Q: What precautions are in place?

WeinsteinWhere we can, we’re enlarging the number of seats to allow for more audience. We’ll tell people to wear masks, but we’re not going to restrict it. We’re following every guideline possible.

Q: What does this year’s lineup look like?

WeinsteinA good portion of the films we wanted in 2020 are getting their premiere at this year’s festival. We have 56 world premieres and 23 countries represented.

Rosenthal: I’m really proud of our representation. More than 60 percent of the feature films this year were directed by women, people of colour and LGBTQ+ artists.

Q: What films are you most looking forward to this year?

Rosenthal: One of my favourites is the documentary about Dick Gregory [The One and Only Dick Gregory], as well as Mark, Mary & Some Other People by a young woman, Hannah Marks. And our VR films, curated by Loren Hammonds. There are so many terrific new voices.

Weinstein: I don’t want to choose! I feel so optimistic about all the young filmmakers represented. So many of these films were finished or shot under COVID protocols, and they made such good work that makes me excited for the future of storytelling.

Q: You dropped ‘Film’ from the festival name this year. Why?

Rosenthal: We’re looking at different ways of creating an immersive experience, and as long as people are telling a good story, that should be part of what we do at Tribeca. This year, we have stories based on games and podcasts in the competition. Ten years ago, we screened our first video game, LA Noire. We’ve always been at the forefront of looking at how we could shift our storytelling to get to an audience.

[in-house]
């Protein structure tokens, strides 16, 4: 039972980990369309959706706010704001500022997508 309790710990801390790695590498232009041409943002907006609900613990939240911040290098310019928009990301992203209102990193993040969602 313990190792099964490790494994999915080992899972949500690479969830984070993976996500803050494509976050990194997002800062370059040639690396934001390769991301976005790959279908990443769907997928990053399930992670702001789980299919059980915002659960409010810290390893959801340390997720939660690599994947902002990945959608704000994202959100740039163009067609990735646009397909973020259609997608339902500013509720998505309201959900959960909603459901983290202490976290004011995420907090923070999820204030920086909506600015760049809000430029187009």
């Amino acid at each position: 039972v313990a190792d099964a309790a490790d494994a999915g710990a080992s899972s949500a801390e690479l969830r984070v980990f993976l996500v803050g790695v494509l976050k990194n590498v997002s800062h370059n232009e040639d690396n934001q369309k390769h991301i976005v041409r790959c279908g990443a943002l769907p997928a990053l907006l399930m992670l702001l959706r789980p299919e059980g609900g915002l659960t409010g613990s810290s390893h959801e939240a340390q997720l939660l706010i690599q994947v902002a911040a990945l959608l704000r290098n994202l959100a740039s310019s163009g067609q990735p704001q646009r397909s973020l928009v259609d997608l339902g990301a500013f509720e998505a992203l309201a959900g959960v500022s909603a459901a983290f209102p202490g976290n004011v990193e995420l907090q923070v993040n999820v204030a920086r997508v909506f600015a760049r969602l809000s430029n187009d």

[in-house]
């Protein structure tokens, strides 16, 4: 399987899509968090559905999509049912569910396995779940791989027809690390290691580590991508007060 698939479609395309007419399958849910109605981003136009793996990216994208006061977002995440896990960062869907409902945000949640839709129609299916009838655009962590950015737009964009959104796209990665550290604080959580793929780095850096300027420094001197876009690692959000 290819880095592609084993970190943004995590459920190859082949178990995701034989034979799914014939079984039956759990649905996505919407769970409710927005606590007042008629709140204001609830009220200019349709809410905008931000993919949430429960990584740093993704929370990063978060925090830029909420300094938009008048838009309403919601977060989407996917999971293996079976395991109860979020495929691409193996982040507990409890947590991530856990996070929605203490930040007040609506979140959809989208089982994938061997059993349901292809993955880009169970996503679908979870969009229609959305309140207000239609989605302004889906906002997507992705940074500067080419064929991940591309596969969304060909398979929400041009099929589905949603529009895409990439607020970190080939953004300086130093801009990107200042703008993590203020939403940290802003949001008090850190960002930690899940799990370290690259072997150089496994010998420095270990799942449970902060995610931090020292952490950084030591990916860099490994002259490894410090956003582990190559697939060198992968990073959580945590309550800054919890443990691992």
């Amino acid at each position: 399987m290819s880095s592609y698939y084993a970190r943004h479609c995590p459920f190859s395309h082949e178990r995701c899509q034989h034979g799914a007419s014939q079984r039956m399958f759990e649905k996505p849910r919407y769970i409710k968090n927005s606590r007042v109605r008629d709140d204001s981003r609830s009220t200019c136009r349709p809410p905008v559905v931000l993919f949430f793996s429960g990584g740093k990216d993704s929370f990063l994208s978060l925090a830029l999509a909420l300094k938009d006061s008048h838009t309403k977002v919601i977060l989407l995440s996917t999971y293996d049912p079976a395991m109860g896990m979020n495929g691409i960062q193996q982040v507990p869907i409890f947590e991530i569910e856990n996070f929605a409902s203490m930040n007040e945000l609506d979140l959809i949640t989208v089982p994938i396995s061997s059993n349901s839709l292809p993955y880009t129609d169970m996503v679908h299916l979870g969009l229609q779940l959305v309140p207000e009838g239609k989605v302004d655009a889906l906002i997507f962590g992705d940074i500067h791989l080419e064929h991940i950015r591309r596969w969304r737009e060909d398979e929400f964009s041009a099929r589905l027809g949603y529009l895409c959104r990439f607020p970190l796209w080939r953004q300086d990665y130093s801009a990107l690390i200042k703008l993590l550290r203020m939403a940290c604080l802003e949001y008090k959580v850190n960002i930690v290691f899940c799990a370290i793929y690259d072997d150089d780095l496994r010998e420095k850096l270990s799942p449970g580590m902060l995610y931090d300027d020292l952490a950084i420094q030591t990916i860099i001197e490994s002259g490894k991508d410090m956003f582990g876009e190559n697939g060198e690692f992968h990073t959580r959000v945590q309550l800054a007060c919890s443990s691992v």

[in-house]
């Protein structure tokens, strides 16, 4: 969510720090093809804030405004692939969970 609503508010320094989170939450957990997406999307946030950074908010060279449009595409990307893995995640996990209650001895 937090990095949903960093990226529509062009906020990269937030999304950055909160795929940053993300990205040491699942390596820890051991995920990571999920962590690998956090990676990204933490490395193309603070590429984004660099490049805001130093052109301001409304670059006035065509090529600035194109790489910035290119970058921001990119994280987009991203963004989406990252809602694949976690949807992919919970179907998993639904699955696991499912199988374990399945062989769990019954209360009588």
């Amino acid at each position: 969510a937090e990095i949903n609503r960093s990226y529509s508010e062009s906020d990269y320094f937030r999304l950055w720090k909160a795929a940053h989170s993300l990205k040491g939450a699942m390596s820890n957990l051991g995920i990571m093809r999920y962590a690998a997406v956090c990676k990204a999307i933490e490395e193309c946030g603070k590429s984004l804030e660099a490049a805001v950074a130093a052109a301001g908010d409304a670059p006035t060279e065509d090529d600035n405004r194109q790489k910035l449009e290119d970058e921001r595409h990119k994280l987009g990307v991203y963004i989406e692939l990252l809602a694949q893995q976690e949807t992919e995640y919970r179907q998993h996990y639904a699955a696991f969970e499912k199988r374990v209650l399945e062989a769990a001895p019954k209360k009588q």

Weinstein: We were simply looking for a way to embrace everything.

Q: Might the move to a summer festival potentially be permanent?

WeinsteinWe haven’t discussed it yet. We did it this year because we knew we had to be outdoors to protect our audience. June seemed right because we thought it’s not going to be cold [and] audiences will be ready.

Q: Will you continue to provide a streaming option in future years?

RosenthalIt’s definitely something we’re looking at doing. That said, I do love the experience of sitting in a theatre and watching movies with an audience — particularly comedies. You don’t get the same pleasure from comedies by yourself as when someone next to you starts to laugh because all of a sudden they’ve gotten the joke.

Q: Fill in the blank: Ten years from now, Tribeca will be _________.

Weinstein: Open to new voices and new ways of telling stories, because we know the world is going to expand enormously in the next 10 years.

Rosenthal: Maybe we’ll be creating a movie in Fortnite, or screening movies from Mars!

Sarah Bahr c.2021 The New York Times Company